See it in Motion: Three-Way Miter Joint
Use the See it in Motion QR codes in Fine Woodworking magazine to access a variety of short video clips that will help you better understand the jigs, tips, and techniques our authors use in every issue. Just download a QR Reader app on your smart phone and use it to scan the See it in Motion code icons found in the magazine.
The Most Complex Woodworking Joint You May Ever Cut
In Fine Woodworking #227, furniture maker Andrew Hunter highlights his technique for producing a mind-blowing 3-way miter joint. At first glance, it might leave your head spinning. But with the help of a few modern conveniences like a router, drill press, and chopsaw, this intricate joint can be made quickly and precisely.
There are three keys to successfuly executing this joint. It might seem obvious, but the first is to start with perfectly straight, square stock. This allows for an exact layout, the second and most important step. Hunter has no problem with spending a day laying out a joint if need-be. Once he’s confident with the layout, he can breathe easy, because there remains only the task of removing material up to the layout lines. Carefuly excavating to precisely laid out lines, the final step, should leave you with little or no fitting. You can see the joint in the video above, and learn how to cut and fit the joint in Hunter’s article, Super-Strong 3-Way Miter.
I'm really proud of myself for making this joint. Firstly. I made it roughly, so I could actually see for myself how it actually worked, and the parts of the joint that had no tolerence.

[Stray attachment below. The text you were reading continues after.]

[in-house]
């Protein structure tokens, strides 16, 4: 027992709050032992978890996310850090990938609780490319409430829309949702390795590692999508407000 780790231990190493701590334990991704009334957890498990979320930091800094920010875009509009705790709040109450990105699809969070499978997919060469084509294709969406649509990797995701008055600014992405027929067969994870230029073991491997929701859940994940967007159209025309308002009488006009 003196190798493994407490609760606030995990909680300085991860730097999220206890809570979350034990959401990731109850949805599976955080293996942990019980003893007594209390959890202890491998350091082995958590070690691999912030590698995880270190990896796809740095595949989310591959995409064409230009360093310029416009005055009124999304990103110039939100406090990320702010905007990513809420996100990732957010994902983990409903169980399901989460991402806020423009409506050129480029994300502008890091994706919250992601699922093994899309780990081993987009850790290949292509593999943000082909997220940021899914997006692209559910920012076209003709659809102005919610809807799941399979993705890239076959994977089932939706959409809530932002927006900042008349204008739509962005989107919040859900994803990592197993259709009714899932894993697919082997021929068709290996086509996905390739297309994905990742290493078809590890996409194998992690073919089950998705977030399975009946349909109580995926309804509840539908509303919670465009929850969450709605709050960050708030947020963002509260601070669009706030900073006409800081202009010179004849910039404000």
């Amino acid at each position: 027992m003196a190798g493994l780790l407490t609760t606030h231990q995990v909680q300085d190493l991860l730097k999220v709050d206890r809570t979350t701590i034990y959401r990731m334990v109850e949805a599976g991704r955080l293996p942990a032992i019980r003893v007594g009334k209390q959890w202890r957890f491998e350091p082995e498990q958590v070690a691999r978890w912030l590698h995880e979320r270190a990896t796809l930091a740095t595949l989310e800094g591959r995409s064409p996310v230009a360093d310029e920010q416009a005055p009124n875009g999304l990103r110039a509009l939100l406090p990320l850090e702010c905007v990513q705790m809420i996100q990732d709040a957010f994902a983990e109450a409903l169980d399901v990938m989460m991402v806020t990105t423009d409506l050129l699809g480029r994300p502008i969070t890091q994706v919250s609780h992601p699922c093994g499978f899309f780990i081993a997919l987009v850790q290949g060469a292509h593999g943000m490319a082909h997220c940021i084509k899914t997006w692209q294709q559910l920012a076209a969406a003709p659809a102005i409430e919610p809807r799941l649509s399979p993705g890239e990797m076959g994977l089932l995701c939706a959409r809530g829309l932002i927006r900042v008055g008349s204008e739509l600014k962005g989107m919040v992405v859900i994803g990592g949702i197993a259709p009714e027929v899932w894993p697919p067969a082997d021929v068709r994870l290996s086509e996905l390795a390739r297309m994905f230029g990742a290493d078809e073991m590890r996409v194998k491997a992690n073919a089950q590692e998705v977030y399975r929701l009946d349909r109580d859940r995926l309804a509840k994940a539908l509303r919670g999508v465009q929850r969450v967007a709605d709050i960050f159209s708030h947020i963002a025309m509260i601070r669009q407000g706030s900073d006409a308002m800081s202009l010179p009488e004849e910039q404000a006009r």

The finished joint is incredibly strong.
I used 50 x 50mm (2 x 2) wood - what is the smallest size that this joint has been made with.
Thanks to Andrew Hunter and Fine Woodworking for sharing this amazing joint with us all.
Marcus Horrell, Peterborough, England
I managed to do it from 35mm pieces, but it's pretty much the limit. The tenons become so thin they could be broken on insertion. Also that required some non-standard narrow chisels to get in between the tenons for cleanup.
There's also a German version of the three way miter, which incorporates a glass rabbet on all three parts (originally used for display cases). That version could be done even on smaller pieces, I think 1/2" (~12 mm) pieces wouldn't be a problem. But while conceptually simpler, German version requires way more care in executing since it might go together with inner glue surfaces being loose or not touching at all.
Nope, I don't think I'm there yet.
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